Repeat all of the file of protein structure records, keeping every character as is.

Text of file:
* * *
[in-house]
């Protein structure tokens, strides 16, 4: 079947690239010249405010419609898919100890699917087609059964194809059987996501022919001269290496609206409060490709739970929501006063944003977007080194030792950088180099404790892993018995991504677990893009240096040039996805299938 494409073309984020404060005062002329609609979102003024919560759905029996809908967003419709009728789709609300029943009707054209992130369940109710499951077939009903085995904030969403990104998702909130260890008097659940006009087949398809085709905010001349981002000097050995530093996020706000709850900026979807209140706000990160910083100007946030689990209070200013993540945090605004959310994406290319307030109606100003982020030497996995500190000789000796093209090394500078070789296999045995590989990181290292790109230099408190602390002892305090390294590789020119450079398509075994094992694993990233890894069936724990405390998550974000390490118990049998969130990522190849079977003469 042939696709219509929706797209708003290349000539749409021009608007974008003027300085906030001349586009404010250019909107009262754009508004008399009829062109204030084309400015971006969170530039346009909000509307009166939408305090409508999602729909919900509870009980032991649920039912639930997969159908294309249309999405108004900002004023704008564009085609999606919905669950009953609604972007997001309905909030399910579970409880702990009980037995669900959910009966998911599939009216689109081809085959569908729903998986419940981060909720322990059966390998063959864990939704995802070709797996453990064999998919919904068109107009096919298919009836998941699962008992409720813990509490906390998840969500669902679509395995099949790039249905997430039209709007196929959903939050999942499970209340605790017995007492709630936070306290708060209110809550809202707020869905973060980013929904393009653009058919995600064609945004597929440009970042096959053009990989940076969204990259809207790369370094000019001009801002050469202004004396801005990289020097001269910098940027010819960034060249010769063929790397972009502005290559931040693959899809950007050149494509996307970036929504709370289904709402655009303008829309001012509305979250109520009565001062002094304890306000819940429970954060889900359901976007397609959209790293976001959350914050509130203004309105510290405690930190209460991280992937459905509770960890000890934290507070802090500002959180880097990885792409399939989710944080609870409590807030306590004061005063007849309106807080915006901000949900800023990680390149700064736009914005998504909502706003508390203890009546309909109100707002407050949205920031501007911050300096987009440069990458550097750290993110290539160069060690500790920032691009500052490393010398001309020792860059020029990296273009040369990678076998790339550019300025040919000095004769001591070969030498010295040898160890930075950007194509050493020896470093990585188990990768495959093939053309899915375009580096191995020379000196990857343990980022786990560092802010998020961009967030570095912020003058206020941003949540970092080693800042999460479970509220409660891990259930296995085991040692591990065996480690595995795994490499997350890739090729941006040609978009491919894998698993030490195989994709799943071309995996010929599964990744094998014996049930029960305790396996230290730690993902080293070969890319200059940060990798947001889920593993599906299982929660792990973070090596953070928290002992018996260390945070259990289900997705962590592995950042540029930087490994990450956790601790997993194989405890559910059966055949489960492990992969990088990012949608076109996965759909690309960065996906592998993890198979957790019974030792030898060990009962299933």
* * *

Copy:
[in-house]
């Protein structure tokens, strides 16, 4: 079947690239010249405010419609898919100890699917087609059964194809059987996501022919001269290496609206409060490709739970929501006063944003977007080194030792950088180099404790892993018995991504677990893009240096040039996805299938 494409073309984020404060005062002329609609979102003024919560759905029996809908967003419709009728789709609300029943009707054209992130369940109710499951077939009903085995904030969403990104998702909130260890008097659940006009087949398809085709905010001349981002000097050995530093996020706000709850900026979807209140706000990160910083100007946030689990209070200013993540945090605004959310994406290319307030109606100003982020030497996995500190000789000796093209090394500078070789296999045995590989990181290292790109230099408190602390002892305090390294590789020119450079398509075994094992694993990233890894069936724990405390998550974000390490118990049998969130990522190849079977003469 042939696709219509929706797209708003290349000539749409021009608007974008003027300085906030001349586009404010250019909107009262754009508004008399009829062109204030084309400015971006969170530039346009909000509307009166939408305090409508999602729909919900509870009980032991649920039912639930997969159908294309249309999405108004900002004023704008564009085609999606919905669950009953609604972007997001309905909030399910579970409880702990009980037995669900959910009966998911599939009216689109081809085959569908729903998986419940981060909720322990059966390998063959864990939704995802070709797996453990064999998919919904068109107009096919298919009836998941699962008992409720813990509490906390998840969500669902679509395995099949790039249905997430039209709007196929959903939050999942499970209340605790017995007492709630936070306290708060209110809550809202707020869905973060980013929904393009653009058919995600064609945004597929440009970042096959053009990989940076969204990259809207790369370094000019001009801002050469202004004396801005990289020097001269910098940027010819960034060249010769063929790397972009502005290559931040693959899809950007050149494509996307970036929504709370289904709402655009303008829309001012509305979250109520009565001062002094304890306000819940429970954060889900359901976007397609959209790293976001959350914050509130203004309105510290405690930190209460991280992937459905509770960890000890934290507070802090500002959180880097990885792409399939989710944080609870409590807030306590004061005063007849309106807080915006901000949900800023990680390149700064736009914005998504909502706003508390203890009546309909109100707002407050949205920031501007911050300096987009440069990458550097750290993110290539160069060690500790920032691009500052490393010398001309020792860059020029990296273009040369990678076998790339550019300025040919000095004769001591070969030498010295040898160890930075950007194509050493020896470093990585188990990768495959093939053309899915375009580096191995020379000196990857343990980022786990560092802010998020961009967030570095912020003058206020941003949540970092080693800042999460479970509220409660891990259930296995085991040692591990065996480690595995795994490499997350890739090729941006040609978009491919894998698993030490195989994709799943071309995996010929599964990744094998014996049930029960305790396996230290730690993902080293070969890319200059940060990798947001889920593993599906299982929660792990973070090596953070928290002992018996260390945070259990289900997705962590592995950042540029930087490994990450956790601790997993194989405890559910059966055949489960492990992969990088990012949608076109996965759909690309960065996906592998993890198979957790019974030792030898060990009962299933």